Consider another example: fn foo<T>(x: T) -> u32. Suppose that someone invokes foo::<u32>(0). This means that T and u32 (in this invocation) actually turns out to be the same type, so we would eventually end up with the same ty::Ty in the end, but we have distinct rustc_hir::Ty. (This is a bit over-simplified, though, since during type checking, we would check the function generically and would still have a T distinct from u32. Later, when doing code generation, we would always be handling "monomorphized" (fully substituted) versions of each function, and hence we would know what T represents (and specifically that it is u32).)

Here is one more example:

fn main() {
mod a {
    type X = u32;
    pub fn foo(x: X) -> u32 { 22 }
mod b {
    type X = i32;
    pub fn foo(x: X) -> i32 { x }

Here the type X will vary depending on context, clearly. If you look at the rustc_hir::Ty, you will get back that X is an alias in both cases (though it will be mapped via name resolution to distinct aliases). But if you look at the ty::Ty signature, it will be either fn(u32) -> u32 or fn(i32) -> i32 (with type aliases fully expanded).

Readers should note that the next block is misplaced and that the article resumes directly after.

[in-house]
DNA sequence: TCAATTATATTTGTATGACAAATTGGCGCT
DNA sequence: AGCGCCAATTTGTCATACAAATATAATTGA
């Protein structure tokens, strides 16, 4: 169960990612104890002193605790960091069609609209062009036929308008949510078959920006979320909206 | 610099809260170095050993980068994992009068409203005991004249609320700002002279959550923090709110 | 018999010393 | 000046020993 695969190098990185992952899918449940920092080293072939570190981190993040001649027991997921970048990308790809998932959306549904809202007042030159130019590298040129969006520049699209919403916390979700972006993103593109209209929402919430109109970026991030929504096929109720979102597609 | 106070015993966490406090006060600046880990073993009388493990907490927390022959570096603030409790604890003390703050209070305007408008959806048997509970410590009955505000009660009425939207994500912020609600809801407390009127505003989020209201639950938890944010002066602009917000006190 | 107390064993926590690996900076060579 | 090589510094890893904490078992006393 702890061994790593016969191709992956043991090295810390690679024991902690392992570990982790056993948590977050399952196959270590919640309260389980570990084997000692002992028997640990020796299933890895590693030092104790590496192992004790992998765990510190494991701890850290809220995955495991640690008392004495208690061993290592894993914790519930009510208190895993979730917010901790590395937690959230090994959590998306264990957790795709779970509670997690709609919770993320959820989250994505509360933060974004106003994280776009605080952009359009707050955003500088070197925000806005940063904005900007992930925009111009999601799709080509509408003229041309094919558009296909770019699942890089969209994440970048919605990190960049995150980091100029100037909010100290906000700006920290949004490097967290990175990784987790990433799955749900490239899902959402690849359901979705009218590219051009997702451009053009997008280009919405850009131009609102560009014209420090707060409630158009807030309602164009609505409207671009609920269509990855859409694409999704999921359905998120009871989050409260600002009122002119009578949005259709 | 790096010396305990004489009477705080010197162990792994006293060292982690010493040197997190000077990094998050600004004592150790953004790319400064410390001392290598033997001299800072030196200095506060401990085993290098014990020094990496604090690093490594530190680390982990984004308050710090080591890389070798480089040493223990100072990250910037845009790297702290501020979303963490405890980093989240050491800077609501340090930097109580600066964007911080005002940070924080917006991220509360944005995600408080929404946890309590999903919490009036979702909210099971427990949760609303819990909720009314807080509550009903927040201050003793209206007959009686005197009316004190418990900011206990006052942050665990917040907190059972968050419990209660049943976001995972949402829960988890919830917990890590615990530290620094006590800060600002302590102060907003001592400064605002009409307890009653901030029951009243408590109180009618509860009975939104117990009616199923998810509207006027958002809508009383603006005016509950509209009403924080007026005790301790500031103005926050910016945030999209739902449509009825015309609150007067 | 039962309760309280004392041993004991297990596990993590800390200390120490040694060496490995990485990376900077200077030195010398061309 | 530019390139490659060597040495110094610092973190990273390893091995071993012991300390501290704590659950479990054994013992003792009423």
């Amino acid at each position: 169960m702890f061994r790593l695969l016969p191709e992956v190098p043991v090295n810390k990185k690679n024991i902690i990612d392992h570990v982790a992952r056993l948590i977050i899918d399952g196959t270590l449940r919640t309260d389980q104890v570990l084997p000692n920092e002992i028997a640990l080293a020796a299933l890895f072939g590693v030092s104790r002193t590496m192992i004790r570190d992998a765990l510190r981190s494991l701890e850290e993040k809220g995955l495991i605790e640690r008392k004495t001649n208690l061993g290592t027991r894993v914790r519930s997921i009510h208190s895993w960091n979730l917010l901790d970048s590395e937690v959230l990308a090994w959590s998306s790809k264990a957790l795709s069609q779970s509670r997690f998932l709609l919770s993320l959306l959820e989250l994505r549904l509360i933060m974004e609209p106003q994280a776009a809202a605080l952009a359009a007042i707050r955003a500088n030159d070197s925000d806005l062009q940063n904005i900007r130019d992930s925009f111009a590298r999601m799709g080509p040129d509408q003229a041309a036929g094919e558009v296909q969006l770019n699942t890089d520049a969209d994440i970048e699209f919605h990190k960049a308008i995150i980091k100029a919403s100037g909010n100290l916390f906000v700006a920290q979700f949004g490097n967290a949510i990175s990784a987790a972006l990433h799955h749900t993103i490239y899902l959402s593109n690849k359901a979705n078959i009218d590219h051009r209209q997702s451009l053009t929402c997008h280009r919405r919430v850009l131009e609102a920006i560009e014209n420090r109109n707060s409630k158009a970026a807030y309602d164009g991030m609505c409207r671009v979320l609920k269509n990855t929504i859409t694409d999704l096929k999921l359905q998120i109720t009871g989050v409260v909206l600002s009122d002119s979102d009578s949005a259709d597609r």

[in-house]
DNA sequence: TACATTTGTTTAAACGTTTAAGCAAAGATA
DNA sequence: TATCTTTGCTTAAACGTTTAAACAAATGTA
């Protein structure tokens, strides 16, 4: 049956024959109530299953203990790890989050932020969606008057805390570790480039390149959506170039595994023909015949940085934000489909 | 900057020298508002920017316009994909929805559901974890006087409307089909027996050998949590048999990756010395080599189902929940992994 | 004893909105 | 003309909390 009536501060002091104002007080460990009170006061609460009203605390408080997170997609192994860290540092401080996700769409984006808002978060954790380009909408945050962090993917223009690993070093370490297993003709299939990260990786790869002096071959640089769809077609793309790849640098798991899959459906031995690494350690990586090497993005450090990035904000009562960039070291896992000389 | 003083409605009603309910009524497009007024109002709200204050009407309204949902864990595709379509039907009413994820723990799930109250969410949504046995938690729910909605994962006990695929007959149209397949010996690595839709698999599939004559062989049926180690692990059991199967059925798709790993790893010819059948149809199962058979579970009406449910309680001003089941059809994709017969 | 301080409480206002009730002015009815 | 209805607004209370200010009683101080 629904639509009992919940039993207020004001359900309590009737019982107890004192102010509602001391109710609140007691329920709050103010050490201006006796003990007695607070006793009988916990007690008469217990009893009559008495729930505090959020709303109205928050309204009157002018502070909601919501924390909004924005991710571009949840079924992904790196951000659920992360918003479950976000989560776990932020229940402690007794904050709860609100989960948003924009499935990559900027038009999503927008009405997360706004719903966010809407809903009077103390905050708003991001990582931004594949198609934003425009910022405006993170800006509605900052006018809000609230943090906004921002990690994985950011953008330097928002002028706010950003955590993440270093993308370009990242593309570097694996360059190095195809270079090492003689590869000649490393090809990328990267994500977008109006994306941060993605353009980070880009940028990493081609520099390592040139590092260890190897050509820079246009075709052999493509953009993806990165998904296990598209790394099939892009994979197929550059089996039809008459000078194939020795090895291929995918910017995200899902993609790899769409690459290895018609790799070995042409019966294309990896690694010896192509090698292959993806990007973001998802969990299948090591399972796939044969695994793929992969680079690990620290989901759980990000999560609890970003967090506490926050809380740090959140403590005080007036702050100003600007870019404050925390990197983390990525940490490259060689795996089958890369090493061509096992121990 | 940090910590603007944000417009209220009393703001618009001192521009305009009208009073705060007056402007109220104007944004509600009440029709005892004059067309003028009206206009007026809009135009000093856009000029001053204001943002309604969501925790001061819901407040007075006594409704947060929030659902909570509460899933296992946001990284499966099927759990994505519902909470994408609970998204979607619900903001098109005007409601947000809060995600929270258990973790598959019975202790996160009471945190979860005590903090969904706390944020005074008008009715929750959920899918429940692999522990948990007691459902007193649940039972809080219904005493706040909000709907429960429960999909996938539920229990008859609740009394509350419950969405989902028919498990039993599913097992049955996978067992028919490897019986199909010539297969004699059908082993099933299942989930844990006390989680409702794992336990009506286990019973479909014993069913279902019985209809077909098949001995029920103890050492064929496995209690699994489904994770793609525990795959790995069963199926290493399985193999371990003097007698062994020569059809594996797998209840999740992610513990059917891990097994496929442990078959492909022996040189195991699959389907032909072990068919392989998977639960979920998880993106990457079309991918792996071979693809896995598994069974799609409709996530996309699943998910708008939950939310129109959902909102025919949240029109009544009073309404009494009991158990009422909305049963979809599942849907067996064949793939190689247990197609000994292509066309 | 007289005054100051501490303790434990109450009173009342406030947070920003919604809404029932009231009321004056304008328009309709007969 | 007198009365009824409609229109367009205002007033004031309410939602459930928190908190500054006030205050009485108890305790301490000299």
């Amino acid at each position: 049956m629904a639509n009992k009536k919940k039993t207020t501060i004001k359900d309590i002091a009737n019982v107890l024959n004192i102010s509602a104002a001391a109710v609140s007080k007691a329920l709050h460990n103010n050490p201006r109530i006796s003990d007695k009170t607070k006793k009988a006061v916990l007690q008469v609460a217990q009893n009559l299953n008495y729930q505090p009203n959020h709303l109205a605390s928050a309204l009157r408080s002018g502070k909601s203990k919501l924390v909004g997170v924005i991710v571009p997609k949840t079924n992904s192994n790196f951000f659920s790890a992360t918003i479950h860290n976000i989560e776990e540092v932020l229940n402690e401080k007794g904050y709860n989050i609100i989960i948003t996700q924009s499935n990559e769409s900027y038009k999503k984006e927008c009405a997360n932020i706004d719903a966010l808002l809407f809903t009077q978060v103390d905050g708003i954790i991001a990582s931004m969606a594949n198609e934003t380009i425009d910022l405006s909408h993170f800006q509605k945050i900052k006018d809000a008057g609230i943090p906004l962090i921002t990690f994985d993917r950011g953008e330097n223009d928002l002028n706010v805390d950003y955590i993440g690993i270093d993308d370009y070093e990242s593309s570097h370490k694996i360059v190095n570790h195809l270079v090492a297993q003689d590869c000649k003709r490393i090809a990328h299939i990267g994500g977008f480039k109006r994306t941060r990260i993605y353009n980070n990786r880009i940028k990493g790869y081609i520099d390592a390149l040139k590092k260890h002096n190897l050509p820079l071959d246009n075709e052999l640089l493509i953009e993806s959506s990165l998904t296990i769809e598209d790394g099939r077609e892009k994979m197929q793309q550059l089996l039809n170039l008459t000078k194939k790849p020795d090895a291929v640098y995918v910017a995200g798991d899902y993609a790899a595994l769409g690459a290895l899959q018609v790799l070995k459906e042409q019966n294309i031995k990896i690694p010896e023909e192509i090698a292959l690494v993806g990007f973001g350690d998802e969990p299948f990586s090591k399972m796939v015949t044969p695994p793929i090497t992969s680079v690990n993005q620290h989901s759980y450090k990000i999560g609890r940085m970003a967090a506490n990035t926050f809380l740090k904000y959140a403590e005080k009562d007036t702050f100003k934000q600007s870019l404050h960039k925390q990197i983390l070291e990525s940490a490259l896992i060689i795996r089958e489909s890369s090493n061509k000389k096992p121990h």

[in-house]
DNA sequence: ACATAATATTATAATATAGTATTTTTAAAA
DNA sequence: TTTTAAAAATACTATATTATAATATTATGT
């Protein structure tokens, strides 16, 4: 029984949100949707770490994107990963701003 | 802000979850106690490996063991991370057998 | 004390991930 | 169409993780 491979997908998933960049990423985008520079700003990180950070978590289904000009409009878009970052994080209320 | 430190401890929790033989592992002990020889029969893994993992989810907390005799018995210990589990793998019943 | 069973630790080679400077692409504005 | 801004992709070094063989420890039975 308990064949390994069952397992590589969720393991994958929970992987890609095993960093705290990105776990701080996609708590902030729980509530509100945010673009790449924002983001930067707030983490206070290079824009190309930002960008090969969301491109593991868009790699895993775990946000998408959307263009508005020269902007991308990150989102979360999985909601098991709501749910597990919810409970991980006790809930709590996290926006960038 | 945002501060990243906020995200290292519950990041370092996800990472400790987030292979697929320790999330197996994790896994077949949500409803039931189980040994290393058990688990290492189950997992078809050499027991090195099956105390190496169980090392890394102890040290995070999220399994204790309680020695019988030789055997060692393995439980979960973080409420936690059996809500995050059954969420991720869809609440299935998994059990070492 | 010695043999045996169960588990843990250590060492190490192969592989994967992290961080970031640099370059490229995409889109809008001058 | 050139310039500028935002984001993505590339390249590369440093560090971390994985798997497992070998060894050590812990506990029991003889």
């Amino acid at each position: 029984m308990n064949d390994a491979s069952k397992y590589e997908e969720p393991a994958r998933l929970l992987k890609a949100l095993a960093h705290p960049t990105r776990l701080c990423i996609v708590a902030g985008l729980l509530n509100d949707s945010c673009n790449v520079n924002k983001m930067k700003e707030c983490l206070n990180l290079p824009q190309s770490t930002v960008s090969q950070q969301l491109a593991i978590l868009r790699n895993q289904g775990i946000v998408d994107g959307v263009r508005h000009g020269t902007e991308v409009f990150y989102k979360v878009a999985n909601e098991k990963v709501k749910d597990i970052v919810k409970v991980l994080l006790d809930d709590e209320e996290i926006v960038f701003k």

ty::Ty implementation

rustc_middle::ty::Ty is actually a wrapper around Interned<WithCachedTypeInfo<TyKind>>. You can ignore Interned in general; you will basically never access it explicitly. We always hide them within Ty and skip over it via Deref impls or methods. TyKind is a big enum with variants to represent many different Rust types (e.g. primitives, references, algebraic data types, generics, lifetimes, etc). WithCachedTypeInfo has a few cached values like flags and outer_exclusive_binder. They are convenient hacks for efficiency and summarize information about the type that we may want to know, but they don’t come into the picture as much here. Finally, Interned allows the ty::Ty to be a thin pointer-like type. This allows us to do cheap comparisons for equality, along with the other benefits of interning.

Allocating and working with types

To allocate a new type, you can use the various new_* methods defined on Ty. These have names that correspond mostly to the various kinds of types. For example:

let array_ty = Ty::new_array_with_const_len(tcx, ty, count);

These methods all return a Ty<'tcx> – note that the lifetime you get back is the lifetime of the arena that this tcx has access to. Types are always canonicalized and interned (so we never allocate exactly the same type twice).